Sunday Edition: A Geek and His Faith

If you’ve read my little bio over on the right sidebar, you might have picked up on my claim to be a Christian.  I’m not a particularly good one, mind you.  But that’s what grace is about, isn’t it?

One of the reasons I might not be a particularly good one probably has something to do with my other claim: that I’m a Geek.

As a Geek, I absolutely love my “tech toys”.  Give me a new gizmo to tinker with and I’m in Geek Heaven.  As a Christian, I am able to identify those impulses as a form of materialism.  The temptation to spend money I don’t have on gizmos I want is pretty darn strong, but I know I have to be responsible with my money so I (mostly) resist.

As a Geek, I love books.  Tech books and Science Fiction books, mostly.  Yet another materialistic impulse rears it’s head.  But I also enjoy SciFi in many different forms, including movies.  The problem with a lot of SciFi is that it’s not complimentary to a Christian worldview.  In a way, being a Christian makes me a bit of a SciFi Heretic — Aliens are simply allegories, miracles are not just “sufficiently advanced technology” or statistically improbable events, and I see Creation at work where some see only entropy.  But to my mind, better that than to be the other kind of heretic!

Being a Christian Geek isn’t totally contradictory, though.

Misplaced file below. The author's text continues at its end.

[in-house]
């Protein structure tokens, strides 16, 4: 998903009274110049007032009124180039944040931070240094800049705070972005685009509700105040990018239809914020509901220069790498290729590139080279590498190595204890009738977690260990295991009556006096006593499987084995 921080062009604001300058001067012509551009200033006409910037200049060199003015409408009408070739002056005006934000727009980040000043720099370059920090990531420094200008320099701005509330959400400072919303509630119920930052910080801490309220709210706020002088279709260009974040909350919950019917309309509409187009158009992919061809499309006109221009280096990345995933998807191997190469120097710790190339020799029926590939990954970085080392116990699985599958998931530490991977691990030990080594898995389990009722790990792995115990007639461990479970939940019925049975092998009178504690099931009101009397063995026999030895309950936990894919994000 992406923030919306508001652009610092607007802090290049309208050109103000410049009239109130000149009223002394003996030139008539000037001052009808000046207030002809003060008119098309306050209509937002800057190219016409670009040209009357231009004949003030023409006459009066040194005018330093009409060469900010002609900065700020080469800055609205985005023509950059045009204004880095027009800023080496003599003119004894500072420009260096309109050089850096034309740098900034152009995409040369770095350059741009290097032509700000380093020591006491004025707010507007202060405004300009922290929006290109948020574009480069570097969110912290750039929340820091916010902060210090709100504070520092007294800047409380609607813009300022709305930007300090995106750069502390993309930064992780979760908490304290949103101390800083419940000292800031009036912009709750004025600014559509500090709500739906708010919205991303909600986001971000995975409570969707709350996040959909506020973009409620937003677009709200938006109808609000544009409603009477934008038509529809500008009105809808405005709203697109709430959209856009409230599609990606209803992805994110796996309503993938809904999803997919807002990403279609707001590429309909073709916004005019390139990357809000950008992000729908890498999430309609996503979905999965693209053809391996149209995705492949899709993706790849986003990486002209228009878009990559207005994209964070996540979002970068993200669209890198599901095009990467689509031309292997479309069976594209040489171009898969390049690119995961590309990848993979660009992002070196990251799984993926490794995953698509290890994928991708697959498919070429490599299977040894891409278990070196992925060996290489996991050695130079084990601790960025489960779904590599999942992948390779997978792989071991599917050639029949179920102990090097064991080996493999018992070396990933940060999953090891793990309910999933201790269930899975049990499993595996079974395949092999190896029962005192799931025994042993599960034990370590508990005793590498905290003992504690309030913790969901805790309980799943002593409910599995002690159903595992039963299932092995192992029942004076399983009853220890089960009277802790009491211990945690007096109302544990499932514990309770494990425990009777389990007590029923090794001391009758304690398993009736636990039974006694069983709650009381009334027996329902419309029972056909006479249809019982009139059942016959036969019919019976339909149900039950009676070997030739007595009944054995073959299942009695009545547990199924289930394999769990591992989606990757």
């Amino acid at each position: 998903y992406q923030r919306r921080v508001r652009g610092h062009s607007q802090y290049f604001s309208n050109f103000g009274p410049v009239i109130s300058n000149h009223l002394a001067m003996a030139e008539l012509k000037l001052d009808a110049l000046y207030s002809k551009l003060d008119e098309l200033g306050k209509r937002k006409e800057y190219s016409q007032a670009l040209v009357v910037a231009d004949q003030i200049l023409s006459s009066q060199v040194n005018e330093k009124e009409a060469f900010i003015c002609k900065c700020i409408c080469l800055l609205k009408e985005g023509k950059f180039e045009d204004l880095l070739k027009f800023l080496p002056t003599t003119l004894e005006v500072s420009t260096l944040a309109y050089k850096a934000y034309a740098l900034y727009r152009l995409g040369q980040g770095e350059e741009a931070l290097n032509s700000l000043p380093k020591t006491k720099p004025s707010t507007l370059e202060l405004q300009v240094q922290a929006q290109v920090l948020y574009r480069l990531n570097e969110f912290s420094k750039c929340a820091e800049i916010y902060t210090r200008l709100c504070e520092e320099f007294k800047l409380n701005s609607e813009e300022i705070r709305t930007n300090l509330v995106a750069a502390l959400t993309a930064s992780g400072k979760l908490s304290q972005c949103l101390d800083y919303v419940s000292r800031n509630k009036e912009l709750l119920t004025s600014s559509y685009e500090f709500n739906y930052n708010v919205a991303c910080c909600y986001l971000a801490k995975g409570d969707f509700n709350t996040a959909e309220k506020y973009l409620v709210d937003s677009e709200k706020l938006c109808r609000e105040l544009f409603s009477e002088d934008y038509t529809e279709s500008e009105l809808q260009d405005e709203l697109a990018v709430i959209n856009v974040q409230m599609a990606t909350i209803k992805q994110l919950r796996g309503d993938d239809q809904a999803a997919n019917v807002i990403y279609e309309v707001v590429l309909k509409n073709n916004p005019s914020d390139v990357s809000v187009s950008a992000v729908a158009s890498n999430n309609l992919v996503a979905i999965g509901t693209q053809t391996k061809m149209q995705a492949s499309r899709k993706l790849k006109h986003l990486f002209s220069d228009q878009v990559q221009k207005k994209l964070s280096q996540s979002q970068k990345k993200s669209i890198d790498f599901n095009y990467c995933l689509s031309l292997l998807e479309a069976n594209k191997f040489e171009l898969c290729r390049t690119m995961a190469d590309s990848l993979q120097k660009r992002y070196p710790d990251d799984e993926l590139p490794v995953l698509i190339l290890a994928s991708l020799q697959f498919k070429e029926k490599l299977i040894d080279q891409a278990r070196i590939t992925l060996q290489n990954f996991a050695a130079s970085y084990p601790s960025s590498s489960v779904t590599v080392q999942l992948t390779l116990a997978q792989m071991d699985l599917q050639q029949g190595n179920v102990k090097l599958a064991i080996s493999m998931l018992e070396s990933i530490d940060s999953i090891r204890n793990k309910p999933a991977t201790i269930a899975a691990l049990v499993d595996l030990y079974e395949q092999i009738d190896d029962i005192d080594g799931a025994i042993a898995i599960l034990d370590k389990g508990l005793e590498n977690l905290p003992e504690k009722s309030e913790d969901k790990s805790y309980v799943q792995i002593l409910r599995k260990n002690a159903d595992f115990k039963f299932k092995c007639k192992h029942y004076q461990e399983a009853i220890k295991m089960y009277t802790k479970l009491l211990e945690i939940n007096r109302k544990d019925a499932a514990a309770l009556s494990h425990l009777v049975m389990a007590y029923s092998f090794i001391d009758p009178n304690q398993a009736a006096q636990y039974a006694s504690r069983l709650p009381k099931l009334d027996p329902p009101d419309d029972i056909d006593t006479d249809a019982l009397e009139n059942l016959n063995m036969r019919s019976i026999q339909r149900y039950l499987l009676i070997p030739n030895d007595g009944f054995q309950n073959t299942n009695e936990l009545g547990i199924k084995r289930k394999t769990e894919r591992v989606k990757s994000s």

As a Geek, I have a peculiar way of looking at the world.  As a Christian, I have a peculiar way of looking at the world.  It is possible for me to reconcile the two, through faith.  As a Geek, my view of the world is colored by scientific observation.  As a Christian, my view of the world is informed by an honest observation of human nature.  Both worldviews would insist that things happen for a reason, that cause and consequences go hand-in-hand.  Both worldviews look for wonder in the universe in which we live, and both are not afraid to ask hard questions.  Both worldviews find value in knowledge.

Being a geek could be a weakness, but it can also be a strength.  There is nothing “blind” about my faith.  I know why I believe what I believe.  Likewise, being a Christian helps to balance me and keep me grounded when my geek imagination tries to run away with me.

Geeks have a reputation for being strange.  Christians often have a reputation for being strange.  It means we have a different way of looking at things than so-called “normal” people.  And I kinda like being strange.

Sundays I’m going to try to explore what it means to be a “Christian Geek”, as often as I can.  You’re welcome to join me in that journey, whether you’re a geek, a Christian, or both.

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